She said territory was Islamic State's greatest asset, and without it they lose legitimacy.
"Territory provided the group for a time with resources, supporters and an edge on legitimacy among the various salafi jihadi terrorist groups, most importantly al Qaeda.
"It now needs to keep its brand alive, and knows that the keys to success are having safe havens, appropriating local causes to its own, having resources and active propaganda."
Ms Carroll said Islamic State's fortunes have risen and fallen in recent years but its calling card — violent extremism — will remain for decades.
The group's message is tied to its success. Ms Carroll said Islamic State's propaganda will be shown as a "lie" as supporters and members face justice for their roles in war crimes and terror attacks.
BAGHDADI IS IN CRISIS MANAGEMENT MODE
An Iraqi security official, who has seen the enemy up close, said they will need to find "a new way of doing things, especially to recruit after heavy losses".
Those losses include swathes of land either side of the border between Syria and Iraq. Military defeats have dwindled away territories held by the extremists.
The official, who did not wish to be named, told AFP the heavy losses have forced a reshuffle of priorities.
"The change proves Daesh's weakness and the loss of much of its leadership," he said
"(It) shows its central command lacks confidence in its commanders in Iraq and that it is reducing their powers to one (central) leadership."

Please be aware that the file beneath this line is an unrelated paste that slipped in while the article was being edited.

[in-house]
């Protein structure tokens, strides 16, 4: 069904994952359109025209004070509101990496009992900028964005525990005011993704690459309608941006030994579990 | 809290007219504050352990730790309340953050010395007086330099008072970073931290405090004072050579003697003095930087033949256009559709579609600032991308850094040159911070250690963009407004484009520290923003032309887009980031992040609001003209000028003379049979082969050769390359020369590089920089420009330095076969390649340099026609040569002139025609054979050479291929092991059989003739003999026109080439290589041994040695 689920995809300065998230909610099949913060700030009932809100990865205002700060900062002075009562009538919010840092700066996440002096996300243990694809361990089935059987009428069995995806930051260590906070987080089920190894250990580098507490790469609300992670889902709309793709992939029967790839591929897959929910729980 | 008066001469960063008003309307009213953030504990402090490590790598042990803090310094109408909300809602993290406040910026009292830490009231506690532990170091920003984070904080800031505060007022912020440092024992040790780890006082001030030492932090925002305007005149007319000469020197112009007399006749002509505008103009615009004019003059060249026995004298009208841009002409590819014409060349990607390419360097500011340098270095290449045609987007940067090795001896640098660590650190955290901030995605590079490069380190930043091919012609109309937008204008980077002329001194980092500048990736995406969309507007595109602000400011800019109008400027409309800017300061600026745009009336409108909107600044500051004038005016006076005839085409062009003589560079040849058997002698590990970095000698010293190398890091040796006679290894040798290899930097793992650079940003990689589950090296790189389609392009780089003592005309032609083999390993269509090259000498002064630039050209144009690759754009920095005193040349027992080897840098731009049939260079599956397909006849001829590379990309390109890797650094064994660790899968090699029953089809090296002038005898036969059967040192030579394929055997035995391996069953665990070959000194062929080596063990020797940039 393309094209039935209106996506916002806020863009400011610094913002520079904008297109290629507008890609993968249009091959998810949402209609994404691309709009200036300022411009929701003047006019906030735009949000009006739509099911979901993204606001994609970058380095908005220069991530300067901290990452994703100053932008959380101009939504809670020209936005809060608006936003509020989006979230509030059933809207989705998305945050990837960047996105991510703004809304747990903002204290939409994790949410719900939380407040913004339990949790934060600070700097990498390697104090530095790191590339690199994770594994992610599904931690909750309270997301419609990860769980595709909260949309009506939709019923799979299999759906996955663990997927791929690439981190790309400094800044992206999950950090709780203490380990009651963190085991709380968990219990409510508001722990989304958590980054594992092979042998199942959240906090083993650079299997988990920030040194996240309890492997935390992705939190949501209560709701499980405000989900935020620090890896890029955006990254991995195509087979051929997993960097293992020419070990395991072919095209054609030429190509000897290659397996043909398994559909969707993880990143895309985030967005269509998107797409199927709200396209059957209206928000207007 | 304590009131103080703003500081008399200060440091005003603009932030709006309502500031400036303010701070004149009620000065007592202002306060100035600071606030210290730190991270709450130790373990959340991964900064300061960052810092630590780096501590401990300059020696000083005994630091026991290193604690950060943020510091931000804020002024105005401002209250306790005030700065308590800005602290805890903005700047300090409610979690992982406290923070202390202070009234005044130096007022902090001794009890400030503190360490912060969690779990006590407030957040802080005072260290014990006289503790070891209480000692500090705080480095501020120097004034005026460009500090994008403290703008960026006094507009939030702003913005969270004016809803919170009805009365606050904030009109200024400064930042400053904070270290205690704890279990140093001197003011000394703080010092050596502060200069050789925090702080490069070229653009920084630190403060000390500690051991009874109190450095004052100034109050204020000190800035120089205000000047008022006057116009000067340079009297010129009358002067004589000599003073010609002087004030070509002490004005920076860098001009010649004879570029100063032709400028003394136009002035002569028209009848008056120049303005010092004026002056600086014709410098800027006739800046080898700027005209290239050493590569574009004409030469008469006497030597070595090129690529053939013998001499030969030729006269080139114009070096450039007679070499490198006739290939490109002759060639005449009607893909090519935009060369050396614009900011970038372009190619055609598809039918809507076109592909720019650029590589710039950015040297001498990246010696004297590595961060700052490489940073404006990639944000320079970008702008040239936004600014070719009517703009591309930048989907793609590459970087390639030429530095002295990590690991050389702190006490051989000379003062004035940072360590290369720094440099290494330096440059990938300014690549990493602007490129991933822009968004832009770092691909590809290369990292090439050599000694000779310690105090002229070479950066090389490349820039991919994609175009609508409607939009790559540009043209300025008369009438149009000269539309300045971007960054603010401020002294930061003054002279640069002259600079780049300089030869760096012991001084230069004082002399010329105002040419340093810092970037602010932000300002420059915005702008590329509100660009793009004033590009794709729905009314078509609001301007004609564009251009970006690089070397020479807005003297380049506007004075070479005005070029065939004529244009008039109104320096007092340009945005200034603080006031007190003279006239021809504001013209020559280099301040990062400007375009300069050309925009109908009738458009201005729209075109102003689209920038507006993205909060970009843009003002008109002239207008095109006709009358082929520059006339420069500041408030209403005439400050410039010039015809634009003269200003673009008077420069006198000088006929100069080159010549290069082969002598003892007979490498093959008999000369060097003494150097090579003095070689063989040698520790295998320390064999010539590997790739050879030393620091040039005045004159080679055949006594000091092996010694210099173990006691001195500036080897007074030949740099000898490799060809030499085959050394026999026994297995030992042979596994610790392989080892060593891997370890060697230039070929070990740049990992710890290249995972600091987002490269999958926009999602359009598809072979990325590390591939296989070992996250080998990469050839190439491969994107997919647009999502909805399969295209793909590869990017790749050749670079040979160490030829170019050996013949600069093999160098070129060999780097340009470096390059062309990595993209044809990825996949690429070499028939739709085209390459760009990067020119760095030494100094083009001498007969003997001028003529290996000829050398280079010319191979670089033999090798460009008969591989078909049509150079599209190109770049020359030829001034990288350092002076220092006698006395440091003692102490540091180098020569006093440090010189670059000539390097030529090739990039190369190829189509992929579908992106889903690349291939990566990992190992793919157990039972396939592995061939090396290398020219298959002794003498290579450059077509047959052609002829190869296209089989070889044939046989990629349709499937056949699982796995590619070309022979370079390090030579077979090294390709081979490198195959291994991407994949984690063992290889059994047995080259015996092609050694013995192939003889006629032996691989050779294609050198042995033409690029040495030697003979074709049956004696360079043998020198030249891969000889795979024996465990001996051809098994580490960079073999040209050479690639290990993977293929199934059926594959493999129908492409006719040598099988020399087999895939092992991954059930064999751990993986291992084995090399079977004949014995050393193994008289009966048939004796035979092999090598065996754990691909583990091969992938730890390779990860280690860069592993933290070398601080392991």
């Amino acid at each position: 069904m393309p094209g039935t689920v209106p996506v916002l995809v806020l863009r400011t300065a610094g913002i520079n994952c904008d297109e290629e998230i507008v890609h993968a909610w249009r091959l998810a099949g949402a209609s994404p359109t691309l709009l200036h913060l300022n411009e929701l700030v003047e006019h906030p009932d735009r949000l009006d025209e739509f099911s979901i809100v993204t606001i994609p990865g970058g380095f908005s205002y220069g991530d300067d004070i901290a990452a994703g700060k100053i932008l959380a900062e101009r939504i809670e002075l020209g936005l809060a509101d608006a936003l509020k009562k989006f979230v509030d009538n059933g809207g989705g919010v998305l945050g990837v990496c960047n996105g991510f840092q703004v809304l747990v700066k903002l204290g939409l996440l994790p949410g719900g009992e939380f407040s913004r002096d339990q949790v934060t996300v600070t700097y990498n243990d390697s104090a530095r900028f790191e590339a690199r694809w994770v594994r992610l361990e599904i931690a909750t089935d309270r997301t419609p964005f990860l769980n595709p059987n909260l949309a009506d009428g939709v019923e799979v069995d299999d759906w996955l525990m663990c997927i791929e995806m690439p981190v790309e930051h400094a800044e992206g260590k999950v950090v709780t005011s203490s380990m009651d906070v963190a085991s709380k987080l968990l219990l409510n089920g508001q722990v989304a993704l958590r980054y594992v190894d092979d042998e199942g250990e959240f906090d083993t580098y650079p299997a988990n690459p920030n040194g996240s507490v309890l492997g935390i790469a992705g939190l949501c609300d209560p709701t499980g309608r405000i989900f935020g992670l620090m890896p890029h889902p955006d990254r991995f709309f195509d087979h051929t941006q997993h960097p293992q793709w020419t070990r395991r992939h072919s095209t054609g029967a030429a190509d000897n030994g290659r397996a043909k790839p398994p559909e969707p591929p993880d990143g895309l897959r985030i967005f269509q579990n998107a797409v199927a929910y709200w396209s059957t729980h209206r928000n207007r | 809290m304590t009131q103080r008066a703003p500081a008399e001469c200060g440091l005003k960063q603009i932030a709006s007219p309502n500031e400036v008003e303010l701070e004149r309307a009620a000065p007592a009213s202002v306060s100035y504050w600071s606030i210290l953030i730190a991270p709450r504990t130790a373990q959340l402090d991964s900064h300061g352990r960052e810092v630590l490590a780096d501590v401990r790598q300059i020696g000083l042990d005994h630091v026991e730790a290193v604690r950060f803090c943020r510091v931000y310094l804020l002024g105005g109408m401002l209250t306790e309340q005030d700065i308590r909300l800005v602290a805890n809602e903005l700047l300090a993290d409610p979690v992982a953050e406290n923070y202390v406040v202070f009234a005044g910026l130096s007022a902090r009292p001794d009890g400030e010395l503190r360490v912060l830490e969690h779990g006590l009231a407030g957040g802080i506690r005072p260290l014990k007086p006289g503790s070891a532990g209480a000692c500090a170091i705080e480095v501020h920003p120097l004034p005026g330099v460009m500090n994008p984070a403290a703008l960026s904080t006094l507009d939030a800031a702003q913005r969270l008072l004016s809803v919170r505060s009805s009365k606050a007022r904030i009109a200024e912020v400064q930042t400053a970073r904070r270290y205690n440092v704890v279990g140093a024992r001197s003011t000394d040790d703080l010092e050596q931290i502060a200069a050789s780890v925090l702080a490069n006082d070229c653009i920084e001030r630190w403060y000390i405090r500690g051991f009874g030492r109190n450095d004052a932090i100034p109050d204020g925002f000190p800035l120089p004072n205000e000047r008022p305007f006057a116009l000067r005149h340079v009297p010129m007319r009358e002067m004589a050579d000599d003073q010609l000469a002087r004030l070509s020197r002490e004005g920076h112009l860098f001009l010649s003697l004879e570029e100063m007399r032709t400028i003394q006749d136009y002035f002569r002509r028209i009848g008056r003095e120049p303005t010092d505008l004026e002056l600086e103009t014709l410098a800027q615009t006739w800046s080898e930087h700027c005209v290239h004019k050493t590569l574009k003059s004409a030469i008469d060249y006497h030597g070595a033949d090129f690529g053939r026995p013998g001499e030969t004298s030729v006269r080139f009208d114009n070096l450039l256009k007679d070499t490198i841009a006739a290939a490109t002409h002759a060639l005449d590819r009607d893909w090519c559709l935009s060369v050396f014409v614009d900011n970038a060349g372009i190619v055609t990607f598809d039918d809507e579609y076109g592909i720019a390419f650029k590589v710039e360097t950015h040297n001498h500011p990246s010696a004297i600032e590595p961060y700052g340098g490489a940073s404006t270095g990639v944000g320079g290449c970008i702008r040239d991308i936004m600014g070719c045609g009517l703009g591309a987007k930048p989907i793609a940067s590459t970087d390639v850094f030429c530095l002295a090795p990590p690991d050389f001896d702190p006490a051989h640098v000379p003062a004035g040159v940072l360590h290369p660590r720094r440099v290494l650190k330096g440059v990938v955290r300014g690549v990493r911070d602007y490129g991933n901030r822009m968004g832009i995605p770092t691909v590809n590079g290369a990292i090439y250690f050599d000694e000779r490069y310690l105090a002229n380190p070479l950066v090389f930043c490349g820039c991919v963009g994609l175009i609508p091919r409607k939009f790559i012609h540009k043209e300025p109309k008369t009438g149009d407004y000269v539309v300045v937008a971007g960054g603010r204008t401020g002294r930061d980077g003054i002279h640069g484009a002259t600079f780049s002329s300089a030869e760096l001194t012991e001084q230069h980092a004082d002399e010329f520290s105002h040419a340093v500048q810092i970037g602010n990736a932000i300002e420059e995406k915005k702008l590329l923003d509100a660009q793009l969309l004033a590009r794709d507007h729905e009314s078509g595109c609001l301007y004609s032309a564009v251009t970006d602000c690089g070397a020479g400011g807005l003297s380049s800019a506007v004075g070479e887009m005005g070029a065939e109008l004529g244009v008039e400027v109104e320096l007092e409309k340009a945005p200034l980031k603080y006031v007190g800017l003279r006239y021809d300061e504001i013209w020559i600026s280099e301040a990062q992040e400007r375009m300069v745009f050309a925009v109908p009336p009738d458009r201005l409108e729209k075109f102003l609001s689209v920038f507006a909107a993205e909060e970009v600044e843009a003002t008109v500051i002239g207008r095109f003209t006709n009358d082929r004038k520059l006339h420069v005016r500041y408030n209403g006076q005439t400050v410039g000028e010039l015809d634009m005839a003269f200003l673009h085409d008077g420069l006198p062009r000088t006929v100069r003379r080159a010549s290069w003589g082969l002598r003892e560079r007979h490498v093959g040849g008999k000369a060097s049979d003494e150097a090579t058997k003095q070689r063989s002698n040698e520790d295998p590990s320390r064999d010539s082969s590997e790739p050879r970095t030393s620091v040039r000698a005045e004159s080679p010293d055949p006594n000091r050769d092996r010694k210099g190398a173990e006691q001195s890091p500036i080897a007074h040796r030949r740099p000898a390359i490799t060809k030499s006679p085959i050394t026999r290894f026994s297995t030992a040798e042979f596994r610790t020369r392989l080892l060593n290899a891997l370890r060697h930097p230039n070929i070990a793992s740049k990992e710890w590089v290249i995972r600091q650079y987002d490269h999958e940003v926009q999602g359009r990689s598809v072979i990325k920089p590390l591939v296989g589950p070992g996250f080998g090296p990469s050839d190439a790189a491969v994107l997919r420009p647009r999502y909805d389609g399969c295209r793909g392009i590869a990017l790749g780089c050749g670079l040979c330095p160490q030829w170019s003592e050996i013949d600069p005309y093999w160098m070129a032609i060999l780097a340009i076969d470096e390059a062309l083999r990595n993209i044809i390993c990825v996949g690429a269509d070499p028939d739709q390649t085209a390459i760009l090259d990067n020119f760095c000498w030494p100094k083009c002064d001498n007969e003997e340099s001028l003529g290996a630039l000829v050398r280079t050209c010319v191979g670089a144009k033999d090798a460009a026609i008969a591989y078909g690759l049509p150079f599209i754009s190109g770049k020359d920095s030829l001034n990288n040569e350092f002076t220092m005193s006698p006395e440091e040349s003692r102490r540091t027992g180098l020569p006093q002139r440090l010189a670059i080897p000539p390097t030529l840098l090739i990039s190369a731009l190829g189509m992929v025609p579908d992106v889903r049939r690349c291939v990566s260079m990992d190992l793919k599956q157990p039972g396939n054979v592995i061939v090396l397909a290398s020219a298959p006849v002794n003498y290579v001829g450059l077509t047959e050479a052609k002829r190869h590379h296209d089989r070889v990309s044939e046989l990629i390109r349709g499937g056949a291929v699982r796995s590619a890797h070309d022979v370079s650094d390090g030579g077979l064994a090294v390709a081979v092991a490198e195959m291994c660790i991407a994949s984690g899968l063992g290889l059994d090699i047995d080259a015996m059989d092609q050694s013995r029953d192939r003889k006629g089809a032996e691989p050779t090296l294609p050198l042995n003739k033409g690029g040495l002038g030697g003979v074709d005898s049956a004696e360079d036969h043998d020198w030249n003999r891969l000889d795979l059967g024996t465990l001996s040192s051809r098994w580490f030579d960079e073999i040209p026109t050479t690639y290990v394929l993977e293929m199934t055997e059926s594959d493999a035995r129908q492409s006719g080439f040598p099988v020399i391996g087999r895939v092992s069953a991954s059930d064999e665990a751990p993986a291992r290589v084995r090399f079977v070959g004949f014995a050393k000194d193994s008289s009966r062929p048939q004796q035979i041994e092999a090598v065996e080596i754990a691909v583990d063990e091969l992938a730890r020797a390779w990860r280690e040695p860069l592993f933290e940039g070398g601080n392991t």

Tore Hamming, a jihadist specialist at the European University Institute, said it best when describing Baghdadi's speech.
He said it falls into the category of "crisis management".
The message comes at a time when the terror group is facing devastating losses at home and abroad. A soldier based in Hawaii who helped IS track US troops pleaded guilty this week to offering support to a terrorist organisation.
Sgt 1st Class Ikaika Kang, 35, admitted to a US magistrate that he provided unclassified and classified documents to Islamic State and provided a drone.
He became sympathetic to the group, swore loyalty in Arabic and English and kissed an Islamic State flag, AFP reported.
Kang was reportedly obsessed with online videos that he watched from his bedroom for hours each day. Among the videos were beheadings and suicide bombings.
He is expected to receive 25 years in prison as part of a plea agreement when he is sentenced in December.